The profession has raised concerns over government plans to test flexible operating hours in courts and tribunals, under which some courts will stay open as late as 8.30pm.

The Law Society said the pilot scheme must maintain a clear focus on impact while the Bar Council warned that parent barristers could be placed at a disadvantage.

The pilots are expected to begin in May, in six courts over six months. Crown courts will be open until 6pm, civil courts until 7pm and magistrates' courts until 8.30pm.

A spokesperson for HM Courts and Tribunals Service said: 'We are exploring flexible operating hours in six pilot courts to test how we can improve access to justice for everyone by making the service more convenient for working people. These pilots will help us understand how flexible hours affect all court users and will be fully evaluated before any decision is taken on rollout.'

The six pilot courts are:

  • Newcastle and Blackfriars Crown court
  • Sheffield and Highbury Corner magistrates’ court
  • Brentford County Court and Manchester Civil Justice Centre

The Ministry of Justice previously introduced flexible court sittings in the wake of the 2011 London riots. Under that scheme, 42 magistrates’ courts had extended weekday as well as weekend sittings. Around 6,000 cases were heard during the pilot.

However Richard Miller, head of justice at the Law Society, said that that the previous experiment did not find sufficient benefits to give the green light to changes.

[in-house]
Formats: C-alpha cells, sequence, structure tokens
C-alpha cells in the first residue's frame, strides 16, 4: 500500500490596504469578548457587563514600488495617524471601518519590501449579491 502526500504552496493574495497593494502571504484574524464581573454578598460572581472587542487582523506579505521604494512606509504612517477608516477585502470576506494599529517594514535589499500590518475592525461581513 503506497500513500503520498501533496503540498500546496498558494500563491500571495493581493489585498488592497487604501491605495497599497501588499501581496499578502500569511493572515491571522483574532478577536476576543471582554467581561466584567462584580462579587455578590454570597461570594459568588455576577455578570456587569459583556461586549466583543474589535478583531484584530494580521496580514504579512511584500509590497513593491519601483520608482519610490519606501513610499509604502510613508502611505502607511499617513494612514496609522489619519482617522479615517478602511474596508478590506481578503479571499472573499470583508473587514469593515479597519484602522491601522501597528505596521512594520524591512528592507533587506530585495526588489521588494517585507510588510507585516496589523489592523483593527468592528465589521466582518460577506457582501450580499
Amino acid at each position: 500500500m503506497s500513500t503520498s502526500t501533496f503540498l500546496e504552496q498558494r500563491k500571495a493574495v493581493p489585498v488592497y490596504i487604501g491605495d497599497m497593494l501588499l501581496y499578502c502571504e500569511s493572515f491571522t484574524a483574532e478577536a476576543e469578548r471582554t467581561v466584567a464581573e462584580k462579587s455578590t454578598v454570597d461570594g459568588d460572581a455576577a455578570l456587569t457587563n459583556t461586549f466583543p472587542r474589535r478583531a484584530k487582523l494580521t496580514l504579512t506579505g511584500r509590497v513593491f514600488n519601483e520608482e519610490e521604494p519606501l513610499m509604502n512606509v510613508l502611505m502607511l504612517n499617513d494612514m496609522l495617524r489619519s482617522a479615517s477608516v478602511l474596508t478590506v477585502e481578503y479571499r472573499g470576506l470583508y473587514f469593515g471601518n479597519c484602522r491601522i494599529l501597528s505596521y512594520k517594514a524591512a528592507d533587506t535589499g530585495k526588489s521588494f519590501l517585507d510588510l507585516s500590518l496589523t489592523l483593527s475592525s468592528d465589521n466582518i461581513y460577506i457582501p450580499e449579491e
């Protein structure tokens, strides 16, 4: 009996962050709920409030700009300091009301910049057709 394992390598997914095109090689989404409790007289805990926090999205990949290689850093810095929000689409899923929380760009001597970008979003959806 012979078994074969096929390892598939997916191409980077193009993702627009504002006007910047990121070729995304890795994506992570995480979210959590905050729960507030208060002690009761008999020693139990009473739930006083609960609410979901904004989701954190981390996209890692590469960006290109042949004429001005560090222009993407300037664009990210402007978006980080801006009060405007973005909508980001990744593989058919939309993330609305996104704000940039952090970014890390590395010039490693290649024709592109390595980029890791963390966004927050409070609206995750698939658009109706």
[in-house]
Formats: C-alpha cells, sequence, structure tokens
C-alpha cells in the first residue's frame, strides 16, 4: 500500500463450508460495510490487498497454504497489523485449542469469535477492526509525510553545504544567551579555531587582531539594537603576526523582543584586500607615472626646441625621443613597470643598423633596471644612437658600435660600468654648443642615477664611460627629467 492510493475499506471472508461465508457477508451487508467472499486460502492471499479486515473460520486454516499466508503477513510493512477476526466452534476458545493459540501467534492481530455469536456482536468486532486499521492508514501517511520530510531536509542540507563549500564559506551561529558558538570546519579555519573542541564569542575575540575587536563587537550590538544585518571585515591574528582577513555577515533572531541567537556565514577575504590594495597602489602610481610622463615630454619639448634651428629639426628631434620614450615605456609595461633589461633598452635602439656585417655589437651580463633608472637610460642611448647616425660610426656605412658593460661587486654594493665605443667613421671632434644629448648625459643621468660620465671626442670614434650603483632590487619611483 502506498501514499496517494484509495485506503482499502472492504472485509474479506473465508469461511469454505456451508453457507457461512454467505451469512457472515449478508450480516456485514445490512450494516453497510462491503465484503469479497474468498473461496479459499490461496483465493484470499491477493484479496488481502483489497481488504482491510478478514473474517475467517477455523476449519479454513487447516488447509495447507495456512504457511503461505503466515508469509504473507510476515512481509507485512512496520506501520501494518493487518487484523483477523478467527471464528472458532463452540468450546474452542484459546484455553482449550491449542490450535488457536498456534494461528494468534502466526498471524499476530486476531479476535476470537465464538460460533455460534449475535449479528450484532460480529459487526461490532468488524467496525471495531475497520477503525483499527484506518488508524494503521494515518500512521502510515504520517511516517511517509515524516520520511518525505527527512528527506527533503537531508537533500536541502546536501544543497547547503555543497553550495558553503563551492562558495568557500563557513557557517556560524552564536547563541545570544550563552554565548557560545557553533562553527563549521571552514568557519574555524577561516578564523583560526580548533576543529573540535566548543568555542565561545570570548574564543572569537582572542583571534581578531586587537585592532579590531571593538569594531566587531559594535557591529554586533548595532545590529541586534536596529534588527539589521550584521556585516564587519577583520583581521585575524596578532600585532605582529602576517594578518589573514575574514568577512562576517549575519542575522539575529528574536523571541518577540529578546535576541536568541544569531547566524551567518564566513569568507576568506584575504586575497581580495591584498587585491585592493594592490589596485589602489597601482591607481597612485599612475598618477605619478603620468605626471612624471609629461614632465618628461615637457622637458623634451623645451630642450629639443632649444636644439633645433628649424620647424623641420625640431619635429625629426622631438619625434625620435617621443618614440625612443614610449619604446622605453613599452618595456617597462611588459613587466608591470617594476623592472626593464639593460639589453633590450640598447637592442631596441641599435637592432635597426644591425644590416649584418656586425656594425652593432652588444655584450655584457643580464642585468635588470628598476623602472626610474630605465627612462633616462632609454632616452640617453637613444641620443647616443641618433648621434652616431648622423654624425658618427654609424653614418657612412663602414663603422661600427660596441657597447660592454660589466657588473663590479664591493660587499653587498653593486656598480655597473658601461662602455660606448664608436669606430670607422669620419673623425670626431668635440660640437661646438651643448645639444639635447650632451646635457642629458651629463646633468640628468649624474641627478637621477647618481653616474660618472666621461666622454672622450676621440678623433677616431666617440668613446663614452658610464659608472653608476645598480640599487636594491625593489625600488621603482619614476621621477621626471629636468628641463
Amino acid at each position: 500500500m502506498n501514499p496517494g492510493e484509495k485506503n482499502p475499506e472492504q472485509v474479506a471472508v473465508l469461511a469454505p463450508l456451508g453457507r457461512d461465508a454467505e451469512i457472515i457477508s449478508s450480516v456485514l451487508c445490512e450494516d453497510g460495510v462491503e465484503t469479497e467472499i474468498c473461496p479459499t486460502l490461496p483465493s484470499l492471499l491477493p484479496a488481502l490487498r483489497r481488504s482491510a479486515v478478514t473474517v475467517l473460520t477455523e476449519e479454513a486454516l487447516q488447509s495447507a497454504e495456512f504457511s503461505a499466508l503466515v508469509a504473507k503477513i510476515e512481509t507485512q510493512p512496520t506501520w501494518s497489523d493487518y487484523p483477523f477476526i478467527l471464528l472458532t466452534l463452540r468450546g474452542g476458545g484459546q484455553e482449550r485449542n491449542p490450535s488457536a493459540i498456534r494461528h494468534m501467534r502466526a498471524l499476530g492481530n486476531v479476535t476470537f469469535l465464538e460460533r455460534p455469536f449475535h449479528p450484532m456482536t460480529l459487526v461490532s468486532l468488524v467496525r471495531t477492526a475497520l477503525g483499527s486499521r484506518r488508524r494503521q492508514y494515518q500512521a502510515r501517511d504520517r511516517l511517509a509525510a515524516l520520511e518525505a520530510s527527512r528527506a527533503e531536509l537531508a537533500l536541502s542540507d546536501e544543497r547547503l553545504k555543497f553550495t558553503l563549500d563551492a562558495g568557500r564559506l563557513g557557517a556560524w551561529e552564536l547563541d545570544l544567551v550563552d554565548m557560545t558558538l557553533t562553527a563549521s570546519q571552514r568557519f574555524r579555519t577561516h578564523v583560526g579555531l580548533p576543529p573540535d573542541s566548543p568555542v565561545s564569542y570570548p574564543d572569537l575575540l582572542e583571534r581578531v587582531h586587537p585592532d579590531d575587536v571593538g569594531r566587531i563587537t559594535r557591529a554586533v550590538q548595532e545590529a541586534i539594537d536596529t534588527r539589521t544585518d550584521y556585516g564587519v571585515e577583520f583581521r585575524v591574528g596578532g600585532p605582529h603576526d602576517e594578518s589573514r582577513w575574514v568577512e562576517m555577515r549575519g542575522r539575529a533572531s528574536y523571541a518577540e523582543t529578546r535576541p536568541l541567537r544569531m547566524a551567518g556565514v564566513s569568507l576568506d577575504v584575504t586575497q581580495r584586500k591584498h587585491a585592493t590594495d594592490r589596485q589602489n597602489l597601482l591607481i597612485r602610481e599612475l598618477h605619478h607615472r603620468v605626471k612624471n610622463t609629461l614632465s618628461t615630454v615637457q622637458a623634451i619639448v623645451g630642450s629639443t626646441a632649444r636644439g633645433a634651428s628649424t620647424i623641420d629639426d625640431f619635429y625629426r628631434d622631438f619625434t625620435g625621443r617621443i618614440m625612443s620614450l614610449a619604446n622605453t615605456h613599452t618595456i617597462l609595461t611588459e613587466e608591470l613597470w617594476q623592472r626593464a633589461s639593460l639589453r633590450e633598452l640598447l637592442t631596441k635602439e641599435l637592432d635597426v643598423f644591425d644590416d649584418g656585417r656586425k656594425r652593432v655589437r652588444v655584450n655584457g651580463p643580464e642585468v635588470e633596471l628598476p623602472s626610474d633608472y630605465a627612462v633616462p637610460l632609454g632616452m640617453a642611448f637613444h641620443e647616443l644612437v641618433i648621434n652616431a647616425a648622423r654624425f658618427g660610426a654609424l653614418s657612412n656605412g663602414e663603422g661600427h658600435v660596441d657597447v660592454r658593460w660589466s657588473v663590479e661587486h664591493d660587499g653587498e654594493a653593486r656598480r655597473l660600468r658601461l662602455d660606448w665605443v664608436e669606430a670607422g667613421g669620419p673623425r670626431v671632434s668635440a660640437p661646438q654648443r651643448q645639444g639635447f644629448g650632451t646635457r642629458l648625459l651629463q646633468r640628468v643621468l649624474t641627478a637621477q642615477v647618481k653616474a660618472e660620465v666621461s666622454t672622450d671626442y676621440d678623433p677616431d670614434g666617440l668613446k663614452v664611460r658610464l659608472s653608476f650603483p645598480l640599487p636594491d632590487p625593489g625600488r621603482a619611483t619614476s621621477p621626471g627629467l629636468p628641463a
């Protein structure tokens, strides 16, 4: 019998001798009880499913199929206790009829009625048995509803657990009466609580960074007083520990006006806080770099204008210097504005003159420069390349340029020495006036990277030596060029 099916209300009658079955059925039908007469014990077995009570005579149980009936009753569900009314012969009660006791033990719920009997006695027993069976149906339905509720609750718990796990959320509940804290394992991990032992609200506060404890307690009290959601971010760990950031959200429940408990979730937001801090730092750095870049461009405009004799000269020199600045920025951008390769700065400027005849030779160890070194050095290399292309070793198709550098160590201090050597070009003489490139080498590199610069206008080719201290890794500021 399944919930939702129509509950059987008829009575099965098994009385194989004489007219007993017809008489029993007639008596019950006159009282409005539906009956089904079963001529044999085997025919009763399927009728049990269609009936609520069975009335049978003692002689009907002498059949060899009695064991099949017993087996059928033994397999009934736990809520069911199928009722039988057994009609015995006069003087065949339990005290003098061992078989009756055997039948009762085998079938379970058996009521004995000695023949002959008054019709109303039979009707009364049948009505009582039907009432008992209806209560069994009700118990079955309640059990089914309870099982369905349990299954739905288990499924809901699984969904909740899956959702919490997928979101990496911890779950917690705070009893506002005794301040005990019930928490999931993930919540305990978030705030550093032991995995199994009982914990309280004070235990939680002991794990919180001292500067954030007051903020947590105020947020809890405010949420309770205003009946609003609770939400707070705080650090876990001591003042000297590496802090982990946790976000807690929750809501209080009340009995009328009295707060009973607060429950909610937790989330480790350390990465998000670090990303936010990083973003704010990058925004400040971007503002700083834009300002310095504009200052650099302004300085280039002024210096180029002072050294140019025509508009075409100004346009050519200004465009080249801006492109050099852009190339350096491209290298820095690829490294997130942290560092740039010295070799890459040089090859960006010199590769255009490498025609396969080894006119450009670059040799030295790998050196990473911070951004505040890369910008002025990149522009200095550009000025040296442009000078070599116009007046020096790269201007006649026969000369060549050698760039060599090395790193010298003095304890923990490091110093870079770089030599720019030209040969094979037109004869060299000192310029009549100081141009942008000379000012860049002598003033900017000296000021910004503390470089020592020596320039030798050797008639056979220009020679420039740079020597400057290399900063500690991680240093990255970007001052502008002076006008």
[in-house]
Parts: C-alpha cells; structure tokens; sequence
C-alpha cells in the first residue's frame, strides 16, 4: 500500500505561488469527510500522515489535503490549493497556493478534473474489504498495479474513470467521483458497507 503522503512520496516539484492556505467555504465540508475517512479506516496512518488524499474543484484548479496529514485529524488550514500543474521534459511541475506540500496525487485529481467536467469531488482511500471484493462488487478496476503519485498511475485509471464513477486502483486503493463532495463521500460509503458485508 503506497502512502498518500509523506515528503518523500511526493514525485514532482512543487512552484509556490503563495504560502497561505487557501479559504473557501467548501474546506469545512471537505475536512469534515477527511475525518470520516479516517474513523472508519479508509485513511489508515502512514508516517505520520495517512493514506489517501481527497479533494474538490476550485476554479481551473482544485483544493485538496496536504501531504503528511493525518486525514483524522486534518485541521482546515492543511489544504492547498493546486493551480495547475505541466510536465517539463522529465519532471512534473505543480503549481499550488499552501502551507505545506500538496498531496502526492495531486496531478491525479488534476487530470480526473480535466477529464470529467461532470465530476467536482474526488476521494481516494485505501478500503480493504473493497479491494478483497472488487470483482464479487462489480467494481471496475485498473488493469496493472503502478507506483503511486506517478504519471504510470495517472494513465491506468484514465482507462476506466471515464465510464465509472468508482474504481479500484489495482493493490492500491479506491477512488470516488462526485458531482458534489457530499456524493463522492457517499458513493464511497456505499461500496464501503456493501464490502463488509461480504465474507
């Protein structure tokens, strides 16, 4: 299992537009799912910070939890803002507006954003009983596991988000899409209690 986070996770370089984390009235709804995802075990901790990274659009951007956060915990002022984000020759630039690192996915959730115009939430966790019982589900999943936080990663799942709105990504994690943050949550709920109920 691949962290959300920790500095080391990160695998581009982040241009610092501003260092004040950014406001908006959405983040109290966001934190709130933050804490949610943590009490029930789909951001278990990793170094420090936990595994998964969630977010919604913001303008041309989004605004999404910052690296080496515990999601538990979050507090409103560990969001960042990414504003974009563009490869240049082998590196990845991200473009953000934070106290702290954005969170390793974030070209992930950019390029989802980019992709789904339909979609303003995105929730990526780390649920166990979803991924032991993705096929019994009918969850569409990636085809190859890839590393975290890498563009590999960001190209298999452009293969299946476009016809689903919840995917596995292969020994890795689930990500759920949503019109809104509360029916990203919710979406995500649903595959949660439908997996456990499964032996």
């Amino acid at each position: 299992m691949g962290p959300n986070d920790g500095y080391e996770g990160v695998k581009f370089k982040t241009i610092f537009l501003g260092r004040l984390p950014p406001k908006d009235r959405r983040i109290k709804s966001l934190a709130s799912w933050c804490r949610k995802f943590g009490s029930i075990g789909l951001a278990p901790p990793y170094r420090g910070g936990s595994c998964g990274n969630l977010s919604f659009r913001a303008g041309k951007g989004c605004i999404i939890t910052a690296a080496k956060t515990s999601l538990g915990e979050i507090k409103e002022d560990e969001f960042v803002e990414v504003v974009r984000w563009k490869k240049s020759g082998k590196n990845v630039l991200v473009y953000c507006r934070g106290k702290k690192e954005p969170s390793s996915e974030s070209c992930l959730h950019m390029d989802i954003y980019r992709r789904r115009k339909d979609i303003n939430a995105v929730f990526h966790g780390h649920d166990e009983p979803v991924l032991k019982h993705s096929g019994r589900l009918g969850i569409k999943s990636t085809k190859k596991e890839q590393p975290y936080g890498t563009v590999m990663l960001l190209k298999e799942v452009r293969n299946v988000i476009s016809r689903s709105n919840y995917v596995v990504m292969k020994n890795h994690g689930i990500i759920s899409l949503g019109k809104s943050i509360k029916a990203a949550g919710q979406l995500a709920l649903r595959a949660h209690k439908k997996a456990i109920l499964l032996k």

'An effective pilot would have to maintain a clear focus on impact – whether on members of the public using the court service or professionals providing advice and representation. This includes advising people making or defending civil claims, those involved in criminal proceedings or family court services,' he said.

He added: 'We welcome the assurance this pilot will be subject to a robust evaluation before any decision is taken to roll out the scheme.  We look forward to getting more detail from HMCTS – both about the pilot and about how they will evaluate it.'

Chairman of the bar Andrew Langdon QC said that working to the extended hours would be 'almost impossible' for parents with childcare responsibilities. The biggest impact will be on women, he said.  ‘Childcare responsibilities still fall disproportionately to women, many of whom do not return to the profession after having children. It is hard to see how these plans sit with the government’s commitment to improving diversity in the profession and the judiciary.’